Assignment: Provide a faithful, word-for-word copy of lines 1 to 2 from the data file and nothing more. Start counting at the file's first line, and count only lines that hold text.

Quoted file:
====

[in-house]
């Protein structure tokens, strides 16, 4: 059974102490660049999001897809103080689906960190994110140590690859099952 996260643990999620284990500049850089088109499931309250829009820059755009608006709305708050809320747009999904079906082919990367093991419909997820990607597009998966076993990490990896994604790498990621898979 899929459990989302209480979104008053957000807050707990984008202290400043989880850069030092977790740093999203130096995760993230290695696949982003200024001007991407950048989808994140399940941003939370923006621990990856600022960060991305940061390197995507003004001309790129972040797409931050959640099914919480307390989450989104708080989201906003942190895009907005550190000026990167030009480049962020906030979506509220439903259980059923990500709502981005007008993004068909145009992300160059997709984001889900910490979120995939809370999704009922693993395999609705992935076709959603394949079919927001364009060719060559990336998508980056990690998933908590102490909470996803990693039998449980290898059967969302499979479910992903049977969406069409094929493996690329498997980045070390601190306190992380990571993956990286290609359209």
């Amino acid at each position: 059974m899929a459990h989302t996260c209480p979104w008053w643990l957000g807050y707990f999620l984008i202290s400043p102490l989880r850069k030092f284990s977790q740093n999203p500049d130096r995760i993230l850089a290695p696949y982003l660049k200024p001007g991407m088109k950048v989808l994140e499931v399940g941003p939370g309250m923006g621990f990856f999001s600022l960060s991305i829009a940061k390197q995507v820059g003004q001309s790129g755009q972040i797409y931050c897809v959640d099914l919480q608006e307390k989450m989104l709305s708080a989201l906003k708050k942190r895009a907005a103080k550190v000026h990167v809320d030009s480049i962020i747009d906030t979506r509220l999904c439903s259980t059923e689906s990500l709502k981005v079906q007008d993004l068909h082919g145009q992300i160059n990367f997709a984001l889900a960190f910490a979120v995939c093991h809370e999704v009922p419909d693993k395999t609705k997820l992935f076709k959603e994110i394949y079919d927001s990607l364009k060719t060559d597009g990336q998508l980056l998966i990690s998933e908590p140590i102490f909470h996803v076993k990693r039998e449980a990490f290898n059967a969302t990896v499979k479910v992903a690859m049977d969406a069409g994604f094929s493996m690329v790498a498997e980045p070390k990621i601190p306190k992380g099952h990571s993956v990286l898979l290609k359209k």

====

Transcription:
[in-house]
């Protein structure tokens, strides 16, 4: 059974102490660049999001897809103080689906960190994110140590690859099952 996260643990999620284990500049850089088109499931309250829009820059755009608006709305708050809320747009999904079906082919990367093991419909997820990607597009998966076993990490990896994604790498990621898979 899929459990989302209480979104008053957000807050707990984008202290400043989880850069030092977790740093999203130096995760993230290695696949982003200024001007991407950048989808994140399940941003939370923006621990990856600022960060991305940061390197995507003004001309790129972040797409931050959640099914919480307390989450989104708080989201906003942190895009907005550190000026990167030009480049962020906030979506509220439903259980059923990500709502981005007008993004068909145009992300160059997709984001889900910490979120995939809370999704009922693993395999609705992935076709959603394949079919927001364009060719060559990336998508980056990690998933908590102490909470996803990693039998449980290898059967969302499979479910992903049977969406069409094929493996690329498997980045070390601190306190992380990571993956990286290609359209």